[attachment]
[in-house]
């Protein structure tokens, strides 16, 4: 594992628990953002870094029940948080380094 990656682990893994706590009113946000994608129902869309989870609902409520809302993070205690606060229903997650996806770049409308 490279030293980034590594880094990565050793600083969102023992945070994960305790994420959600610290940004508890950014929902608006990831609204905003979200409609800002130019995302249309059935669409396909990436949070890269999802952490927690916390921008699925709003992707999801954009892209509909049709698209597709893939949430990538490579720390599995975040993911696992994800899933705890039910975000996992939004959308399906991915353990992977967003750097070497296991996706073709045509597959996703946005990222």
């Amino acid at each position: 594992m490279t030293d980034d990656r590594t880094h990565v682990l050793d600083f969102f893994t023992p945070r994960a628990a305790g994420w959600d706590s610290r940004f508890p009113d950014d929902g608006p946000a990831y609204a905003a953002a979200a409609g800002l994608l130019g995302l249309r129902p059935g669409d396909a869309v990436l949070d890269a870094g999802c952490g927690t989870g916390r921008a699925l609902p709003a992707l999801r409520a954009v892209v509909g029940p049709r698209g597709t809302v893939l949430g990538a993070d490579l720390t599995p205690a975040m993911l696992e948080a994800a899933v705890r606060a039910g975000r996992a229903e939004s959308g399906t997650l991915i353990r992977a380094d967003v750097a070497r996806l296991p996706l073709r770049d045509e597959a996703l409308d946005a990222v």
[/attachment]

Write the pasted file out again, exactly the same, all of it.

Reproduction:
[in-house]
């Protein structure tokens, strides 16, 4: 594992628990953002870094029940948080380094 990656682990893994706590009113946000994608129902869309989870609902409520809302993070205690606060229903997650996806770049409308 490279030293980034590594880094990565050793600083969102023992945070994960305790994420959600610290940004508890950014929902608006990831609204905003979200409609800002130019995302249309059935669409396909990436949070890269999802952490927690916390921008699925709003992707999801954009892209509909049709698209597709893939949430990538490579720390599995975040993911696992994800899933705890039910975000996992939004959308399906991915353990992977967003750097070497296991996706073709045509597959996703946005990222």
């Amino acid at each position: 594992m490279t030293d980034d990656r590594t880094h990565v682990l050793d600083f969102f893994t023992p945070r994960a628990a305790g994420w959600d706590s610290r940004f508890p009113d950014d929902g608006p946000a990831y609204a905003a953002a979200a409609g800002l994608l130019g995302l249309r129902p059935g669409d396909a869309v990436l949070d890269a870094g999802c952490g927690t989870g916390r921008a699925l609902p709003a992707l999801r409520a954009v892209v509909g029940p049709r698209g597709t809302v893939l949430g990538a993070d490579l720390t599995p205690a975040m993911l696992e948080a994800a899933v705890r606060a039910g975000r996992a229903e939004s959308g399906t997650l991915i353990r992977a380094d967003v750097a070497r996806l296991p996706l073709r770049d045509e597959a996703l409308d946005a990222v």